It’s not been a good 12 months for the Danish delayer.
About a year ago he flip-flopped his core belief, asserting “Climate change is undoubtedly one of the chief concerns facing the world today.” Presumably he did that to widen his appeal before the launch of his big effort at mass miscommunication, Cool It.
But the documentary still went down as one of the great box office bombs. According to Box Office Mojo, after grossing a whopping $58,179 in its debut month of December, it grossed $4, 534 from 12/1 to 12/24 before it was pulled from theaters. That would be $189 per day, or roughly $24 per theater.
Ouch! You don’t have to be a statistician like Lomborg to figure out that nobody watched and somebody has lost a bundle of money. Still, it managed to be the 435th highest grossing documentary of all time, edging out such classics as “Roman Polanski: Wanted and Desired” (444) and “If a Tree Falls: A Story of the Earth Liberation Front” (439). Hmm. If a documentary film is made and nobody watches it, does it make a sound?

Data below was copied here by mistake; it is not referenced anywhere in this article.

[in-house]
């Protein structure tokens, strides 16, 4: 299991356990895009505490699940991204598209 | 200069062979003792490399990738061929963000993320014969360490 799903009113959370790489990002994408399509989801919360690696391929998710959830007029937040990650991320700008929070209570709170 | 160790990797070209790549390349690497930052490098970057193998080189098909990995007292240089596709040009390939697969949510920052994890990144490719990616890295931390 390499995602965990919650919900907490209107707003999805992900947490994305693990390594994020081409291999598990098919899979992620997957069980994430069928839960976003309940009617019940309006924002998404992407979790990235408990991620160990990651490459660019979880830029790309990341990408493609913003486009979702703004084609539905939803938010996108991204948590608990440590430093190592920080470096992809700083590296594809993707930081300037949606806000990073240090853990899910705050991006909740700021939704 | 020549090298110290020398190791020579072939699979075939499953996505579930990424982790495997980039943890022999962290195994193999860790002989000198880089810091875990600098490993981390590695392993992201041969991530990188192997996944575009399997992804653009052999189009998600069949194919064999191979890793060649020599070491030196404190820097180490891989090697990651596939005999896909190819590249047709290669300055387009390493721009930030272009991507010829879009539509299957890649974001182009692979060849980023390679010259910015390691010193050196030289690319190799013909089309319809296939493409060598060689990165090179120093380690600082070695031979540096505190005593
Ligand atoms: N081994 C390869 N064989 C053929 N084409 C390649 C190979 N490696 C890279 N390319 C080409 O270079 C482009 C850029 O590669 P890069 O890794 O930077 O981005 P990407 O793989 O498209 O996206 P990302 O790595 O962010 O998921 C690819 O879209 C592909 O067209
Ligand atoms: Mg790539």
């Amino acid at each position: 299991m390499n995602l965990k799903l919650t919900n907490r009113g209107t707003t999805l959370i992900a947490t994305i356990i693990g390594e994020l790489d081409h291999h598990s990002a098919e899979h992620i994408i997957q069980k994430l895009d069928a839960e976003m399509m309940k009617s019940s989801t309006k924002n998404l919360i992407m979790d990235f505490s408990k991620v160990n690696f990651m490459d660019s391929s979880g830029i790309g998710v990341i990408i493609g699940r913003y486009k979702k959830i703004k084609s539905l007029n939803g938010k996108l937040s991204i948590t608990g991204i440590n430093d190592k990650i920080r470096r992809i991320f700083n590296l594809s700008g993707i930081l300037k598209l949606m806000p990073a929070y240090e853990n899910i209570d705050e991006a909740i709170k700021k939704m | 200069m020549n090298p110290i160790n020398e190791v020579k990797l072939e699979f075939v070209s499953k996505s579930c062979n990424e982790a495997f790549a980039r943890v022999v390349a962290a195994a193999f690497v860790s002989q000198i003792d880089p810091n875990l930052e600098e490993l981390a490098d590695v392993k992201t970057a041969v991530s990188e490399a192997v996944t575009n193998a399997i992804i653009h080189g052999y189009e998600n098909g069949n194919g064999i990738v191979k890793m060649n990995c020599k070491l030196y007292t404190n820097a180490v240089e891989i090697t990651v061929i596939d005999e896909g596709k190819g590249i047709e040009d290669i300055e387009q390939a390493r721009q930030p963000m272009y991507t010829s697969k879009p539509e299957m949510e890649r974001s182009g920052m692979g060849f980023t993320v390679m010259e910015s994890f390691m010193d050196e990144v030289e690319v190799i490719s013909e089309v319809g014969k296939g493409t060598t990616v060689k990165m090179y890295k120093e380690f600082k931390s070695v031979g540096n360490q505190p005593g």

The movie, of course, was just a clever loss leader for Lomborg’s bad ideas, as I noted. A film is a ticket to widespread media attention, far more than even a new book provides. For instance, the movie means that credulous reviewers who don’t follow the energy and climate debate closely will write columns that millions will read (see “Cool It and plausible deniability“), compared to the, uhh, hundreds that flocked to the film.
Lomborg then basically flip-flopped back (see “Now that his movie has bombed, Lomborg is back to telling folks “Go Ahead and Guzzle”).
But after selling out what few principles he had, Lomborg is getting cut off by the new Danish is government. As DeSmogBlog reports:
“Our starting point is that money which is given to people who do not agree that there are climate change problems should be chucked out,” stated Social Democrat environmental spokesperson Mette Gjerskov.
In response to the news, our friends at the Carbon Brief noted about Lomborg’s funding loss, “that’s a lot of tight t-shirts.”